Preview of upcoming interview of Rian Johnson in Empire magazine.http://www.empireonline.com/movies/features/rian-johnson-last-jedi-interview/
How are things going on Episode VIII?
Great! We’re in the thick of editing, really digging into it. It’s taking shape and I’m very excited.
Name three non-Star Wars films you watched in preparation.
Twelve O’Clock High was a big touchstone, for the feel and look of the aerial combat as well as the dynamic between the pilots. Three Outlaw Samurai for the feel of the sword-fighting, and the general sense of pulpy fun. And To Catch A Thief was a great film to rewatch, for the romantic scale and grandeur.
What are your memories of the first day of shooting?
Our first day of shooting was actually several months before principal photography began: we had three days on Skellig Michael island. So not only was it day one of Star Wars on this incredible natural location, but because the island was so inaccessible it was a very stripped-down, run-and-gun crew. Pretty much the perfect start to the whole adventure.
What is the hardest thing about writing Star Wars dialogue?
I found myself constantly wanting to push modern idioms into the dialogue, and sometimes that can work, but you have to be very careful. If you go too far you can break that Star Wars spell. The other challenge is the tech talk, which has to be simultaneously complex enough to sound real and conceptually simple enough to follow. The original films were brilliant at that.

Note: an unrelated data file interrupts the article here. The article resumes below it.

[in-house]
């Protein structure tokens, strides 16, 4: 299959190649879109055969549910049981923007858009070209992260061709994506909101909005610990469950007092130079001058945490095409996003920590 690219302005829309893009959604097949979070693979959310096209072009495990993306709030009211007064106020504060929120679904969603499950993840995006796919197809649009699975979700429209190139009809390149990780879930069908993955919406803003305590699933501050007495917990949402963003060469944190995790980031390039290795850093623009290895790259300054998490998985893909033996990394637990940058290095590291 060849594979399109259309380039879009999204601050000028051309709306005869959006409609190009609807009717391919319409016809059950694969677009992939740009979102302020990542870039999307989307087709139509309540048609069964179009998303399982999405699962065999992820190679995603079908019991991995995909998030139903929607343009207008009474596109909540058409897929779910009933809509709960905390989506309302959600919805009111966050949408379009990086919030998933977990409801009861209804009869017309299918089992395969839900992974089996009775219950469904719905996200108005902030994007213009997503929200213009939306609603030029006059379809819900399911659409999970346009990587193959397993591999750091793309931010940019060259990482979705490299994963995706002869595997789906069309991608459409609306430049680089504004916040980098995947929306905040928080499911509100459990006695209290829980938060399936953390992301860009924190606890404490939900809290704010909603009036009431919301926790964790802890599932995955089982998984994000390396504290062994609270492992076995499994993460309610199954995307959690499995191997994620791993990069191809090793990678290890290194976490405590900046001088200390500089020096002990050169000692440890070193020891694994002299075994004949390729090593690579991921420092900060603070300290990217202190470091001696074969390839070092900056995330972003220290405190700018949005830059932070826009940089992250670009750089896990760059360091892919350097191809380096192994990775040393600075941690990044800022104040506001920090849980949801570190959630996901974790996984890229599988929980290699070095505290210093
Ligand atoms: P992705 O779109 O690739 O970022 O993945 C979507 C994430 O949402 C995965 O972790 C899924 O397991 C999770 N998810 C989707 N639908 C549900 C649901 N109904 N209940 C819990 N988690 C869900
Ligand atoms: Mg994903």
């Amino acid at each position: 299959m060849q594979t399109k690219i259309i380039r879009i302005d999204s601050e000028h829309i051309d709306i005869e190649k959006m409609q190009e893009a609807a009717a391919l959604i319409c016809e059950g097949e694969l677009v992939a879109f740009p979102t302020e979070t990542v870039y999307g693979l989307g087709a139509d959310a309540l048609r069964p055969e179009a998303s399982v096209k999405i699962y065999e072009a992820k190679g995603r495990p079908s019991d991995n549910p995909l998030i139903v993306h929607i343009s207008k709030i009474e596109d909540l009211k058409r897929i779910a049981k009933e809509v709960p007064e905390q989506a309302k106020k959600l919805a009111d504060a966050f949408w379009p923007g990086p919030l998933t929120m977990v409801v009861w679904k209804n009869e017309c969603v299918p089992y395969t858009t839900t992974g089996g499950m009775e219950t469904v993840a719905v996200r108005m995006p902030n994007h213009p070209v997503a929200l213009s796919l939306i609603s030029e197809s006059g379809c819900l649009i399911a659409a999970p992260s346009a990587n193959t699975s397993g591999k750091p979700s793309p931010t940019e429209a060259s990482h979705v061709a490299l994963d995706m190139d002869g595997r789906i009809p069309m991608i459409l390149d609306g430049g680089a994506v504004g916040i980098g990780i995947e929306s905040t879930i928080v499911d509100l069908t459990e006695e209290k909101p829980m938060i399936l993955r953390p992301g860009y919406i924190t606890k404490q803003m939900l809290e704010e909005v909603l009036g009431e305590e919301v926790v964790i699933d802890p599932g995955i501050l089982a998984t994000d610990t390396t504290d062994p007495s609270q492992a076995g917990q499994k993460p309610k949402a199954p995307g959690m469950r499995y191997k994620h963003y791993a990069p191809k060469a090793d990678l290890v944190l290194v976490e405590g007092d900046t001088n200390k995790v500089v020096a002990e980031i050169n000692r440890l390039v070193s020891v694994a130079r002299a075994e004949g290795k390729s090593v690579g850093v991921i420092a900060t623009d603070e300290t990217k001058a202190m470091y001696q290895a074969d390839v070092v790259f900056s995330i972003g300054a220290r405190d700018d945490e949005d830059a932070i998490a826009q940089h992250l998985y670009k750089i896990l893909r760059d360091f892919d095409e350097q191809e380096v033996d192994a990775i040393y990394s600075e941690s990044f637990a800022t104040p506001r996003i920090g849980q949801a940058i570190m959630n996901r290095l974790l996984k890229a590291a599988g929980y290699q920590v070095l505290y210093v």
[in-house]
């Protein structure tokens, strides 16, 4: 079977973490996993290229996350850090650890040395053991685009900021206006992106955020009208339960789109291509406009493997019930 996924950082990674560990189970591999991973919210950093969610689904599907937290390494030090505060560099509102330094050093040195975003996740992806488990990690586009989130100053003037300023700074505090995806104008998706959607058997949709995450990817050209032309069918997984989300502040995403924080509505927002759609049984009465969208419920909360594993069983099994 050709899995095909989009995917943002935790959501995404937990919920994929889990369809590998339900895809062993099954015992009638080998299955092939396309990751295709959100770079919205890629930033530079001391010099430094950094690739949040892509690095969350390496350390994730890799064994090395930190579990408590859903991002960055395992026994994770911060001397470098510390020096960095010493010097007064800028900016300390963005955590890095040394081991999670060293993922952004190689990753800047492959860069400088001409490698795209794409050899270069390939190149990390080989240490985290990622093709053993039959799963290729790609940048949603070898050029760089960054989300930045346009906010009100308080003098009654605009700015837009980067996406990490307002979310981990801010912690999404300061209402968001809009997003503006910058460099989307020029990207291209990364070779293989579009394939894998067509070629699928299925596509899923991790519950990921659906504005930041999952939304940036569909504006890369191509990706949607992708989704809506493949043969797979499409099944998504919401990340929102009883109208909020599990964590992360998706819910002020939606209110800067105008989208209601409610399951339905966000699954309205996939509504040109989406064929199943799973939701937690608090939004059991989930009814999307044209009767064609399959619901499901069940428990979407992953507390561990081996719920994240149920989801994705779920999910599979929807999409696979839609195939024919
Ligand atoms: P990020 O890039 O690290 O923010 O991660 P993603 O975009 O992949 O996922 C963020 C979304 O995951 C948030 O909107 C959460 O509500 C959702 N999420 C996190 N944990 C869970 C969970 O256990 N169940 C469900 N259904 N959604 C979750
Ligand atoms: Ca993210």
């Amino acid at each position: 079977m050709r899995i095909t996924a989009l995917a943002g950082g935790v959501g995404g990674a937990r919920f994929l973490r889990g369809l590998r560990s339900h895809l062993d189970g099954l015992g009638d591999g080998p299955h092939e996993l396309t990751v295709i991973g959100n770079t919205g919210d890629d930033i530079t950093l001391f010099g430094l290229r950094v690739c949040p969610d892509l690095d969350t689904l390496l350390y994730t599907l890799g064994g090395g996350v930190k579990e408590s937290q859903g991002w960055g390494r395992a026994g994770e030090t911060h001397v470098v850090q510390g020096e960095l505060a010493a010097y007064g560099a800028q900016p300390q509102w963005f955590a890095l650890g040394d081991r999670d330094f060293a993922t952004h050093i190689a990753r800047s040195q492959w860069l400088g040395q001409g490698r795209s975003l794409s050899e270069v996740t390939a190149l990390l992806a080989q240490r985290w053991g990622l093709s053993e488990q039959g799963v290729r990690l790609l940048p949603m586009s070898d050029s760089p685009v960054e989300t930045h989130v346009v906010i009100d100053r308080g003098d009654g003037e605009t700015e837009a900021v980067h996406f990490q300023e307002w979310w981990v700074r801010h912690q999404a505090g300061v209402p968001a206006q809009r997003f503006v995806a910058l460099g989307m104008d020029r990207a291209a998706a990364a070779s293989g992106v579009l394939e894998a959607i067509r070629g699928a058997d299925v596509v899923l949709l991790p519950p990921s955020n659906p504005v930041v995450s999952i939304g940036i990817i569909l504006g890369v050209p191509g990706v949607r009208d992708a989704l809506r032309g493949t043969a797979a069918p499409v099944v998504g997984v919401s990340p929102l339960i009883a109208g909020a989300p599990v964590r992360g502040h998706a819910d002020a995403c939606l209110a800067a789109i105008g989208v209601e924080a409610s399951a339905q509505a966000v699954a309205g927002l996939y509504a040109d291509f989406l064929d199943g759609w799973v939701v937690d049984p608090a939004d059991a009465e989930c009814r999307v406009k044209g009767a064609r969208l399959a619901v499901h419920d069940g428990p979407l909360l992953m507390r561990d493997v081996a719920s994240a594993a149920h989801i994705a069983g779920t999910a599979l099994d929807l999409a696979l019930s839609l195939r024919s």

You played Imperial Officer In Firing Chamber in Rogue One. What was that experience like?
It was so much fun. I was jealous of my producer Ram [Bergman] — he got to wear the full Daft Punk helmet. Also it was great because we knew we couldn’t get cut out of the movie! The ONE THING they absolutely have to do is fire the Death Star!
What surprised you most about directing a Star Wars film?
I guess the biggest surprise was the intimacy of the process. It’s huge, sure, and it’s filled with pressures great and small. But at the end of the day, it boils down to the same things as the smaller films we’ve made: telling a story we care about with a camera and some actors. And a Wookiee.